What is restricted suspension in Kotlin?

Why can't I call suspend functions in sequence?

sequence lets you create sequences using a syntax that looks kind of like Python generators, using a feature of coroutines that you don’t normally run into when you’re using coroutines for threading or normal async programming.

Be careful not to confuse the coroutine-based sequence builder, sequence, with its more functional sibling, generateSequence.

What does "Kotlin Coroutines" even mean?

Typically when you think coroutines, you’re actually thinking coroutines + jobs + dispatchers + etc. But dispatchers and even jobs are not part of the core coroutine support in Kotlin. Most of the coroutine goodies are actually in a completely separate library: kotlinx.coroutines. The core coroutine support in Kotlin is basically just the Continuation type, a low level API to get a continuation out of a suspend function, and very low-level support for CoroutineContexts. A continuation is basically just a callback that the compiler generates for you from the body of a suspend function. The stdlib is not opinionated about what kinds of things you can build with these fundamentals. They can be useful for general async multithreaded programming - that’s what kotlinx.coroutines is for – but they can also do other tricks.

You’ll notice that sequence is in the stdlib and doesn’t use anything from kotlinx.coroutines.


The sequence builder doesn’t create a general coroutine scope that would, e.g., allow you to go off and do other work in a thread. If that’s what you want then you don’t want a Sequence, you want a Flow. A sequence is simply a regular Iterable (yep, the one from Java) that just has the contract of calculating itself lazily (something iterables can do, but usually don’t - see List, Set, etc). The sequence builder doesn’t want to let you do just any asynchronous work. Imagine if it did - if you awaited a Deferred, for example, you’d need to potentially block the thread to wait for the result to be available. But all that blocking and await stuff is specific to the kotlinx.coroutines library. The sequence builder needs to be very strict - the only type of asynchrony it supports is to suspend until the next call to next on its Iterator – it doesn't know how to schedule arbitrary coroutines. Yield is the only suspend function it supports because the only reason to suspend is to wait for the next element of the sequence to be requested.

Concurrency vs Parallelism

No exposition about coroutines would be complete without reminding the reader that concurrency ≠ parallelism. Parallelism means two things are happening at the same actual time. When you blink both eyes at the same time, that's parallelism. Concurrency, on the other hand, is more subtle, and simply means that the ordering of two events (or sequences of events) is undefined. It's kind of like merging onto a freeway – you have to enter between two vehicles, but it doesn't matter which two.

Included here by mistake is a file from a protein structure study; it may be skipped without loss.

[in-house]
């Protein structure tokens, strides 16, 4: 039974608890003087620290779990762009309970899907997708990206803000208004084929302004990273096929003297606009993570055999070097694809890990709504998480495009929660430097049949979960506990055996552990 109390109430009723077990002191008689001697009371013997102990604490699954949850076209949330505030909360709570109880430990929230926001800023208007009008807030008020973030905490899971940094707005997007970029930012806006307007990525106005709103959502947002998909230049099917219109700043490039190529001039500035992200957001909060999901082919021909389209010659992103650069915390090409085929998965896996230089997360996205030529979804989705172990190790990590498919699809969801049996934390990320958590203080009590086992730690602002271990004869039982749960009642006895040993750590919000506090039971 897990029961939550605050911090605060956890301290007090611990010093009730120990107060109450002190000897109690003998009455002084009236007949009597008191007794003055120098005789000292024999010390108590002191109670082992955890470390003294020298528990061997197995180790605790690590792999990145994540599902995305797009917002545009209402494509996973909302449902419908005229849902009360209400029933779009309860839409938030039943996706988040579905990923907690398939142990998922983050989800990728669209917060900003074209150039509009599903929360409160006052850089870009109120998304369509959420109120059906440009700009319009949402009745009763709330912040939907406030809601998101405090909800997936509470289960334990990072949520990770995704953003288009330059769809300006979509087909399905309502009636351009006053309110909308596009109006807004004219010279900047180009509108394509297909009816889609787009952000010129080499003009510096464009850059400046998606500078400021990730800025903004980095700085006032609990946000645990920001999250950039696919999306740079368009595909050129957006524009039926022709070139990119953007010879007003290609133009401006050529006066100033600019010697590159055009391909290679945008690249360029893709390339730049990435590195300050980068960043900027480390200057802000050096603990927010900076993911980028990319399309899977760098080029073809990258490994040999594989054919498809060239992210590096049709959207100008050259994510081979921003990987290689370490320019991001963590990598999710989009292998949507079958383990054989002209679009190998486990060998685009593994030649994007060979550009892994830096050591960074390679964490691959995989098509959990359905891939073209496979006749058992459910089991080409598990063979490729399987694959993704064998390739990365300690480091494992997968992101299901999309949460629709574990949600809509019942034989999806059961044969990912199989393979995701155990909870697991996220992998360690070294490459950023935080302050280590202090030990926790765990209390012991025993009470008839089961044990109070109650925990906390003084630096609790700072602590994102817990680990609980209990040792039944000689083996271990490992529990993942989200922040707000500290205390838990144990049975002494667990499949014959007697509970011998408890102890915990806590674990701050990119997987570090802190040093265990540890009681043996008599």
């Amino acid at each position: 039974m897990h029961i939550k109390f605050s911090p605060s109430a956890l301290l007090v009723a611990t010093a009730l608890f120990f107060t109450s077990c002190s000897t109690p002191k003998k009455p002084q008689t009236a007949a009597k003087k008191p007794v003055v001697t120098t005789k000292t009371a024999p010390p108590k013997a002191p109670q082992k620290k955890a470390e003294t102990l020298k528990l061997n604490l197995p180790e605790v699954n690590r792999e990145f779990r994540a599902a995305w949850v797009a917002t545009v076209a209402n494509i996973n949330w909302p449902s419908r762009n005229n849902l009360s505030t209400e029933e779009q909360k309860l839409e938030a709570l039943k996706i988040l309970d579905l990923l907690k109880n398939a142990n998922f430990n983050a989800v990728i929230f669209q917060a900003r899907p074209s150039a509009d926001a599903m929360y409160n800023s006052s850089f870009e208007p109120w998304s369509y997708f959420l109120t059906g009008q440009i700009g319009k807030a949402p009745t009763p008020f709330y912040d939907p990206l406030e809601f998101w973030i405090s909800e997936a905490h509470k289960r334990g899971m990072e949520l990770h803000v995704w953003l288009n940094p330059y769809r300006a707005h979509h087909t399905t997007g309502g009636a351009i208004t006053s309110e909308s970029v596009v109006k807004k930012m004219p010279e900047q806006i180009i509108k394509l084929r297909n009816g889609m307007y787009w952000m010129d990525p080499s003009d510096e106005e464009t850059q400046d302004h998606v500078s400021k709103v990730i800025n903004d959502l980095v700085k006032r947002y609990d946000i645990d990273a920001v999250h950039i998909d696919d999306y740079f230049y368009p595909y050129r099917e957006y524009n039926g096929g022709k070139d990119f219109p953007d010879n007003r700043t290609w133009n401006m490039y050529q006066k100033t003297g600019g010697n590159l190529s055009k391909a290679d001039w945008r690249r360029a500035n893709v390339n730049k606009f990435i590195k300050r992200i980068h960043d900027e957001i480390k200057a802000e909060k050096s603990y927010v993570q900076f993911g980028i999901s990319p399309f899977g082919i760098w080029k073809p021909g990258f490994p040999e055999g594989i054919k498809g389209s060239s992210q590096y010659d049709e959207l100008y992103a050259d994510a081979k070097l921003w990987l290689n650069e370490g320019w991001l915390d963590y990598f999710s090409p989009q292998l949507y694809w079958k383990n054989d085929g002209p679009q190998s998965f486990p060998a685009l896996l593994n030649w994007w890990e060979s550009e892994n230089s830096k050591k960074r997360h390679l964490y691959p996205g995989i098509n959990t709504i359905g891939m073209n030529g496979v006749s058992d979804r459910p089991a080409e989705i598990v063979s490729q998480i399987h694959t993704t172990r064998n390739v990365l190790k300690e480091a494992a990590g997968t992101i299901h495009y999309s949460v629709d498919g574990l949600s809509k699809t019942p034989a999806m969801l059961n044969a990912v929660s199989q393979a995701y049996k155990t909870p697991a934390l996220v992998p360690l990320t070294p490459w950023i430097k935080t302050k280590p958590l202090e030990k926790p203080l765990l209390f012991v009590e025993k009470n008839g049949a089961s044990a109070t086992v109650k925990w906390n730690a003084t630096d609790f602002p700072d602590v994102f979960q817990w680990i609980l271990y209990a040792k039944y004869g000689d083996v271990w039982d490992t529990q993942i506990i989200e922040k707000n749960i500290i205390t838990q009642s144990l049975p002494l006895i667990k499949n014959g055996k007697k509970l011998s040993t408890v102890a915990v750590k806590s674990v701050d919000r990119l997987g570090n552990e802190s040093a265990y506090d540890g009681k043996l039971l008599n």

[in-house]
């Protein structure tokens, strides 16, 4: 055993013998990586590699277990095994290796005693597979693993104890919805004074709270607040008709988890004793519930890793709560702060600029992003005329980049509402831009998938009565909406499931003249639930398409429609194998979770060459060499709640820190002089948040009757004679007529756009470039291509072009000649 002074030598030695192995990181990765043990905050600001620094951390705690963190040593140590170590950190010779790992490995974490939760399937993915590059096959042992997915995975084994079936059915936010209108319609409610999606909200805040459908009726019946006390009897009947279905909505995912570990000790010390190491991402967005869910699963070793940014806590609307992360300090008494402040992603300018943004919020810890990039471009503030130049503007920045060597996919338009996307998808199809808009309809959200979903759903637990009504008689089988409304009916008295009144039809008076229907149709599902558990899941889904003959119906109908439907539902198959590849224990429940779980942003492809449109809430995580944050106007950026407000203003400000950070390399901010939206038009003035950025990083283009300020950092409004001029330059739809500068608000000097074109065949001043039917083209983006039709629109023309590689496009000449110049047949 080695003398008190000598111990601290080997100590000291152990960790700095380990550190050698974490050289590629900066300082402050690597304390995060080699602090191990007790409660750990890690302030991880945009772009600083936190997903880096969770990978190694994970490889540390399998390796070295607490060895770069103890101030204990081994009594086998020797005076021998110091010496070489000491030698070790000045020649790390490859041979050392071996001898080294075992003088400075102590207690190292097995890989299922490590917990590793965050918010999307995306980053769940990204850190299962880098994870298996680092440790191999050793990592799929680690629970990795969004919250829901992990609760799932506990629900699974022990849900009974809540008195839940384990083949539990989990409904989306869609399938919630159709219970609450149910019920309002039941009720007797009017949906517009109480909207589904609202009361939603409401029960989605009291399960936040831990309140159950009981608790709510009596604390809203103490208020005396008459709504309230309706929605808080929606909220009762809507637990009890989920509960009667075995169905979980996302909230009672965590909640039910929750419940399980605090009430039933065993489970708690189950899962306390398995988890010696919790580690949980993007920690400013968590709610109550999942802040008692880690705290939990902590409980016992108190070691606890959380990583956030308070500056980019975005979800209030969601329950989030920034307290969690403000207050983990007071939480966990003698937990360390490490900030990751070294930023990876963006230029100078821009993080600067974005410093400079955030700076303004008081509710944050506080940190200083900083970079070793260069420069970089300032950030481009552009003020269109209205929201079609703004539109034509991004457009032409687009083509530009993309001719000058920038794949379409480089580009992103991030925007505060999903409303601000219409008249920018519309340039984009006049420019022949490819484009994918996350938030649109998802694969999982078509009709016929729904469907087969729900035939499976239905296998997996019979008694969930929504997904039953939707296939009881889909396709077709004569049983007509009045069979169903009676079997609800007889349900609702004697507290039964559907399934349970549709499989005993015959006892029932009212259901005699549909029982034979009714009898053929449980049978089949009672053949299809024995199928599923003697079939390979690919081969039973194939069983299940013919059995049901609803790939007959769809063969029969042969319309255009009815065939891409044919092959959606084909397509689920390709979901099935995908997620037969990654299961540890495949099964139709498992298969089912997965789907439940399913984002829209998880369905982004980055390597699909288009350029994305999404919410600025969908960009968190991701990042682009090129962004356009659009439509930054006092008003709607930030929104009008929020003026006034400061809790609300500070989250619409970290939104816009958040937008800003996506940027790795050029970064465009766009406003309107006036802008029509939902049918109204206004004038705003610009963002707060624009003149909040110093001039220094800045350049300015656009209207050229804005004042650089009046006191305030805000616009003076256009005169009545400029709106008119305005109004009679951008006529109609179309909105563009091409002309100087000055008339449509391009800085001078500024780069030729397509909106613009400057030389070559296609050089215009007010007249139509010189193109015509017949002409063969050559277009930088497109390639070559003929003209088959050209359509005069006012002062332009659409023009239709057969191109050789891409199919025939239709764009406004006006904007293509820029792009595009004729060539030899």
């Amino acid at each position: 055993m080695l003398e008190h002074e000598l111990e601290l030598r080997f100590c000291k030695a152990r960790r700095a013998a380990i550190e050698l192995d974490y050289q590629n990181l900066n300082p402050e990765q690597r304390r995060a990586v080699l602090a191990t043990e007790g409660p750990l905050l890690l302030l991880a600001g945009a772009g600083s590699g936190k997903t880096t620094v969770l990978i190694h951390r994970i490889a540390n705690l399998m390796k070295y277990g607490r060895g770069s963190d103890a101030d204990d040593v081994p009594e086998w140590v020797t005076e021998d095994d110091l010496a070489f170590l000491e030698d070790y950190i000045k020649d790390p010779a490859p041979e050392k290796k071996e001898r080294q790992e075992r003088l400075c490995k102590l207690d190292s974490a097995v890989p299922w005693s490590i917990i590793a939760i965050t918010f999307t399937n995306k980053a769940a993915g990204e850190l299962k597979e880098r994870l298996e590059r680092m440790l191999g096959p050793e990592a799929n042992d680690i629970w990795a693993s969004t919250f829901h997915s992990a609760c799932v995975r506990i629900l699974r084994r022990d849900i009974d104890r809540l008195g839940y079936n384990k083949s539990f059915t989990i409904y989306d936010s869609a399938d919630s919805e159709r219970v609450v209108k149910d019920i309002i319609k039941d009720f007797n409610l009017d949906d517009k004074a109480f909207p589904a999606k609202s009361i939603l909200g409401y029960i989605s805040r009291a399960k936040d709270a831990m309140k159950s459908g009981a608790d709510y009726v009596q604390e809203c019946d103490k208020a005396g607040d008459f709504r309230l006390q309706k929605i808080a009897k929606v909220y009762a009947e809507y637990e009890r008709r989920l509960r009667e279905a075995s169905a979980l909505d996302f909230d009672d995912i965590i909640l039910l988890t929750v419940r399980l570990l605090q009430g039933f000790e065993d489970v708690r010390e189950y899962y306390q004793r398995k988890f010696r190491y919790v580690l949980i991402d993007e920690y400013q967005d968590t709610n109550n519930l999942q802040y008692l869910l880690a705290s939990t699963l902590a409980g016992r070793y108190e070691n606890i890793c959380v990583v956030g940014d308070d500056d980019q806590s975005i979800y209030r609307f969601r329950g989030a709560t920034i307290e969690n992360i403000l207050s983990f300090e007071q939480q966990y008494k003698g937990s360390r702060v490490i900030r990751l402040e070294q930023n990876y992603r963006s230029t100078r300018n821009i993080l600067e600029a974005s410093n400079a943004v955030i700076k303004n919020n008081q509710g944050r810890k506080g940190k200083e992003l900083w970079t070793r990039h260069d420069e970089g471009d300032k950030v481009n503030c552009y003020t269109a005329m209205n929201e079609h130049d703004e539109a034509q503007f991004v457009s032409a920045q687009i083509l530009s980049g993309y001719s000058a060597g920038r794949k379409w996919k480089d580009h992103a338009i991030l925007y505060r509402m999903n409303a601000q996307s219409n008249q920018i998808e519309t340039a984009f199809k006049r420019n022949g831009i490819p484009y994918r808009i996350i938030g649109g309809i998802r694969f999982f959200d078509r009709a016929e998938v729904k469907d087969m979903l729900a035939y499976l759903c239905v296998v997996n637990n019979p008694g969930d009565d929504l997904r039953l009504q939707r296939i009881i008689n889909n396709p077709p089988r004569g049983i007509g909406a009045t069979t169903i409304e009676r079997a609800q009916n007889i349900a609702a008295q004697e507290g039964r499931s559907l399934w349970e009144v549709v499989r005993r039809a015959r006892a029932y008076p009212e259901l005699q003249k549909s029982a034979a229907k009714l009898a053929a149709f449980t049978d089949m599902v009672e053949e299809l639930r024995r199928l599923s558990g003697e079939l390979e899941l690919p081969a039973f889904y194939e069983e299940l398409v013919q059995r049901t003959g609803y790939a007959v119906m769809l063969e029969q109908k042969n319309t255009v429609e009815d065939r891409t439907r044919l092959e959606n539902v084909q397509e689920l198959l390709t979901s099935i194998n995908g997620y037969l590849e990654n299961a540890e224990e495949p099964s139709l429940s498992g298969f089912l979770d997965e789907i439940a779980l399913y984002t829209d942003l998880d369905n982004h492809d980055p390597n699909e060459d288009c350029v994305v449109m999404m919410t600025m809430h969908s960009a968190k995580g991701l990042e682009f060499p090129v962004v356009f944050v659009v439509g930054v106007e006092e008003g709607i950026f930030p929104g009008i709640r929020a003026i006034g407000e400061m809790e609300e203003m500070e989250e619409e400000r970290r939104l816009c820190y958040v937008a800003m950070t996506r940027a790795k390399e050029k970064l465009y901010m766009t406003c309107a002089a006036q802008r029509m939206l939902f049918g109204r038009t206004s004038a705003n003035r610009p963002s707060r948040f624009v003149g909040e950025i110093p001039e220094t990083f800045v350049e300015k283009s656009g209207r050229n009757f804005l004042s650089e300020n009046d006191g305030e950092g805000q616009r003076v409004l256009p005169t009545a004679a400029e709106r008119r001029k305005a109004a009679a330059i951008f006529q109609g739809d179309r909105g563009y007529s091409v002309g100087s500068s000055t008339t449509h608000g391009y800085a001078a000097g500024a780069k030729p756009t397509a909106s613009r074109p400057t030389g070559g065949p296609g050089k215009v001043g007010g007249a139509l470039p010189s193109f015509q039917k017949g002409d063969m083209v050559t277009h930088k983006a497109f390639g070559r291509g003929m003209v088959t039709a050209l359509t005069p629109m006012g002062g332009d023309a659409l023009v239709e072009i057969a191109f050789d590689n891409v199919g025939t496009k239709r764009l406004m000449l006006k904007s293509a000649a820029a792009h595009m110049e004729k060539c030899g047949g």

The sequence coroutine is concurrent, but not parallel, because while its code is interleaved with the code pulling from the sequence, the two never actually execute at the same time.

The sequence of a sequence

The coordination between a sequence coroutine and its Sequence is much tighter than you usually see with kotlinx.coroutines code. The call to yield indicates a new value is produced, and thus must provide that value to the sequence builder. It wouldn’t make sense to suspend any other way, since the sequence builder needs to know the next value on each suspension. When you pull from a Sequence, here's what the sequence builder does:

  1. It doesn’t do anything until the first sequence element is requested via Iterator.next().
  2. When requested, it runs the coroutine until it suspends. Because the only way to suspend a sequence coroutine is to provide a value with yield, the suspension is guaranteed by the compiler to provide the requested value.
  3. Returns the yielded value from next(), then goes back to 1.

Actually next and hasNext can both resume the coroutine, I just used next for brevity.

So the only way to provide an element is to suspend, and the only reason to suspend is to provide an element. But suspend is just a function modifier – does this mean that sequence has to throw at runtime if you try hopping threads?

Restricted suspension

The core coroutine support in the Kotlin stdlib provides a special annotation that can coroutine builders can use to restrict the types of suspension that can be done in their coroutines: @RestrictsSuspension. It works by only allowing the suspend functions defined on the specified receiver type to be invoked. Calling any other suspend functions gives a compiler error.

The sequence builder's lambda has a receiver type of SequenceScope. This class is annotated with @RestrictsSuspension:

public abstract class SequenceScope<in T> // …

You can use @RestrictsSuspension for other things too, in your own code - any time you want to be very specific about what it means to “suspend” a particular coroutine.